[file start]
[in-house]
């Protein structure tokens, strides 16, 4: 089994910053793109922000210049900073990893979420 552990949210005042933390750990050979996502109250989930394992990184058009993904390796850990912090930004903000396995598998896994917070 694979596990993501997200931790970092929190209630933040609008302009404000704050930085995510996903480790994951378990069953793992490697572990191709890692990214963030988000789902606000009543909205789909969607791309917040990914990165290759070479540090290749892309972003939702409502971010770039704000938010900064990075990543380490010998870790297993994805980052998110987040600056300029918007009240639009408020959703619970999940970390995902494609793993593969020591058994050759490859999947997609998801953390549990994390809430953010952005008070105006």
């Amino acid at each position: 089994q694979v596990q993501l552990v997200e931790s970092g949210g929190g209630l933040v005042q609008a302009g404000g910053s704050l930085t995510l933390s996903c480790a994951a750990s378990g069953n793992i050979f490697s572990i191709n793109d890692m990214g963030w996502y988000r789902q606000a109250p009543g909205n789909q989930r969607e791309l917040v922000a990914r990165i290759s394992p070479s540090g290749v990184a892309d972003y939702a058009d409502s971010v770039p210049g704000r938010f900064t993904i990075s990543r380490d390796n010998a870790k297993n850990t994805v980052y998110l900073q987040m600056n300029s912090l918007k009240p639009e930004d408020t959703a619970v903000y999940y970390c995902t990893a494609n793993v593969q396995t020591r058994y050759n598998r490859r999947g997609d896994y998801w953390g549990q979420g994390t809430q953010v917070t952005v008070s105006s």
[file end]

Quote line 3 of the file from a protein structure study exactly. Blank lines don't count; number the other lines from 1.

């Amino acid at each position: 089994q694979v596990q993501l552990v997200e931790s970092g949210g929190g209630l933040v005042q609008a302009g404000g910053s704050l930085t995510l933390s996903c480790a994951a750990s378990g069953n793992i050979f490697s572990i191709n793109d890692m990214g963030w996502y988000r789902q606000a109250p009543g909205n789909q989930r969607e791309l917040v922000a990914r990165i290759s394992p070479s540090g290749v990184a892309d972003y939702a058009d409502s971010v770039p210049g704000r938010f900064t993904i990075s990543r380490d390796n010998a870790k297993n850990t994805v980052y998110l900073q987040m600056n300029s912090l918007k009240p639009e930004d408020t959703a619970v903000y999940y970390c995902t990893a494609n793993v593969q396995t020591r058994y050759n598998r490859r999947g997609d896994y998801w953390g549990q979420g994390t809430q953010v917070t952005v008070s105006s």